• + 10
 @mikekazimer: Thank you for answering.
On their website they state the scalp helps "not to a substantive degree" but fail to back it with data. How did they test that? For me this is a potential warning signal for bad science.

Mips is a for profit company, currently suing POC over the usage of their own Spin inserts. All their claims should be validated in peer reviewed papers or they remain only anegdotes.

My main problem with Mips and similar technologies is that they may draw attention away from real improvements. Solutions provided by Leatt, Kali or 6D could potentially be much better but Mips gets all the exposure, possibly due to past involvement with the parent company of Bell.

With the current evidence Mips is just a cheap and easy method of making unfounded safety claims by helmet companies.

Of course I would love to be proven wrong.
  • + 4
 Pffft Mips, just tuck and roll
  • + 5
 @mikekazimer: I join @Konyp in his ask for more safety focused helmet reviews. I had 2 concussions wearing nice looking and very comfortable helmets from a very reputable company. Unfortunately they were pure styrofoam, which is not even meant to prevent concussions. Now I'm going to buy something more safety oriented because I sort of like my brain Wink
  • + 4
 I don't get why people are downvoting this. Don't you guys like your life? Or should I say, hello Bell and mips employees? Big Grin
  • + 1
 @WAKIdesigns: or Monsanto when it comes to the toxicity of roundup
  • + 2
 @Slabrung: concussion is shit, I hope you're back to normal now.

It was a bit of a shocker when I got concussed a couple of years ago and took at least 3 months to get back to somewhere like normal.
  • + 4
 I used to have hair. Now I have MIPS. @36yearolds.
  • + 2
 @ermoldaker: my cases thankfully were less severe than yours, recovery to normal was rather a matter of weeks. 3 months sucks! I was not aware how nasty a concussion is before it happened. Stay safe mate Smile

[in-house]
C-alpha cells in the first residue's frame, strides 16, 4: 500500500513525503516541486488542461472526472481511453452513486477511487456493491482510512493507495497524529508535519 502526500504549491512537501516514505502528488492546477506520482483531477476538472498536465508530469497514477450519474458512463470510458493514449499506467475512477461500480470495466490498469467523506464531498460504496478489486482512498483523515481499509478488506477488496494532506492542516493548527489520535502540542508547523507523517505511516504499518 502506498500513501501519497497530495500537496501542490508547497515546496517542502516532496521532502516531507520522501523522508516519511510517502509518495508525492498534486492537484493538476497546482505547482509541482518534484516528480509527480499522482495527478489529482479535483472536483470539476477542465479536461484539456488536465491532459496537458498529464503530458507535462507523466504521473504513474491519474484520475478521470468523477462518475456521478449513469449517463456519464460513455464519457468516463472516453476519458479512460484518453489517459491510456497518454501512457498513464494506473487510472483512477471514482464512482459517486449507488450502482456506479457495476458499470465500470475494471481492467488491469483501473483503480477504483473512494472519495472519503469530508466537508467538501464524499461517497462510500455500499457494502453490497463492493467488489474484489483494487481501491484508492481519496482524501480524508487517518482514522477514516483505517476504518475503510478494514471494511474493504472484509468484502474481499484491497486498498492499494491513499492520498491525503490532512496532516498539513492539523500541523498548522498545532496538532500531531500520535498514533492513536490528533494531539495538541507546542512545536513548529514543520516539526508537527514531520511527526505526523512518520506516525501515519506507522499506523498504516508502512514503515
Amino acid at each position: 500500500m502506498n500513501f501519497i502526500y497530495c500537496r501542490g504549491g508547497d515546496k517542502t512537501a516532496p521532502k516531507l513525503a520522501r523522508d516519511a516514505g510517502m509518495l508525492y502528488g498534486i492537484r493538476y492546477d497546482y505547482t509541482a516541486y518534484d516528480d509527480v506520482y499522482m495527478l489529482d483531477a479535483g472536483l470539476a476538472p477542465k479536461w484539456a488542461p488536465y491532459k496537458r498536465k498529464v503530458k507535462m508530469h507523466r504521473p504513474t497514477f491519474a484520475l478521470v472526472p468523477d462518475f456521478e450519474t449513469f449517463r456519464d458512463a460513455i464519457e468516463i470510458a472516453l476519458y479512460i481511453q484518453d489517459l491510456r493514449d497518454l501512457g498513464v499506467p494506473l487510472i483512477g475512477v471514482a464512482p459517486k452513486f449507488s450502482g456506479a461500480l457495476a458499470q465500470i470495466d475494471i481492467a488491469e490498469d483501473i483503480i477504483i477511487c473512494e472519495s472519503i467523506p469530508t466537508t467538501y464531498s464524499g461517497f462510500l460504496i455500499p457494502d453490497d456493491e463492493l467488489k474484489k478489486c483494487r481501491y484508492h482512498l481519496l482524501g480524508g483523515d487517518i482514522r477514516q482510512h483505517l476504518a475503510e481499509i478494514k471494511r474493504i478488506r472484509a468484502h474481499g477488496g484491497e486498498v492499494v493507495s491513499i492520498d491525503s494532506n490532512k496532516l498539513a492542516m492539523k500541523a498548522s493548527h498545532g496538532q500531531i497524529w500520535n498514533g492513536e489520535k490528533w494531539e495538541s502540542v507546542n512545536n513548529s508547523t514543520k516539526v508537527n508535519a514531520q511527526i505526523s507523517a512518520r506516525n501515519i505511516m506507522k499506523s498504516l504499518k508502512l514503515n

• + 2
 @Slabrung: my friend crashed into a tree at low speed, stupid little crash, side of the head bounced from the side of the tree. I think after 3 years he still isn't 100%. He claims Mips would have helped him. Like for huge portion of people, safety is an extremely touchy subject due to lack of data and huge emotional charge with plenty of what ifs, so it's rather hard to make a good judgment. I've been called stupid for saying I don't wear elbow pads , shin guards, ride DH clipped in and what not. It's really tragic to watch people get on the high horse of what is safe. I personally had only a mild concussion and the only thing I can blame is my lack of focus, riding despite being in state of sleep deprivation, huge stress at work, and... taking it easy. "I'll be careful" is a mother of crappy riding leading to quite bad fck ups...
  • + 3
 @mikekazimer: In the absence of raw data, at least some sort of industry standard crash rating system similar to the auto industry would be helpful. Today there is absolutely no way to compare the relative safety of helmets by any measure. A whole industry focused on safety but based on price points and perception!
  • + 2
 @palmermc83: Good point. Current safety certifications are totally outdated and binary - you pass or not. I understand that companies don't want to cash out significant amounts for changing this, but we as consumers should demand those changes.
  • + 12
 pffft, i only wear helmets with 29 vents.
  • + 34
 28.99 vents maybe.
  • + 5
 27.5 vents for me.
  • + 1
 1.125 vents
  • + 2
 I'll take mine with Venti vents....
  • + 4
 Holding out for the E-vents (just kidding helmet manufacturers, we don't really need E-vents)
  • + 1
 @Markjames428: we don't need e-vents, but HVAC helmets might be a step in the right direction
  • + 1
 @Markjames428: that reminds me when oakley(???) made ski goggles with little motorised fans to keep them fog-free, so ridiculous
  • + 9
 I guess Sam Hill should consider these as it has '4 brow ports'.
  • + 9
 I am going to buy twenty six of these. #sixeraintdead
  • + 10
 Surely you only need to buy twenty sixers?
  • + 3
 @hypno-newt: Nah, he already knows about the thirty two'sers coming out in 2019.
  • + 7
 Love my super, and I need to replace it this season and the sixer looks perfect.
  • + 2
 My super is still going strong but this will be top of the list as a replacement.
  • + 4
 If they do not publish the certification crash test data I will need to assume the helmet is inferior safety wise to anything Leatt makes (only company who does publish). Please remember that safety is the only reason we wear these hot and heavy devices.
  • + 1
 It intrigues me who downvotes a call for more transparency in safety data. Anyone?
  • + 0
 Actually if you checked out construction and test data you wouldn't wear anything but a 6D helmet!
  • + 1
 @MX298: I love 6D for their innovative approach, but they have not published any data to back their claims, nor do they have the certification test results on their website. Additionally their helmets are very heavy (over 500g for M/L) what is a proven risk factor for brain trauma.
  • + 0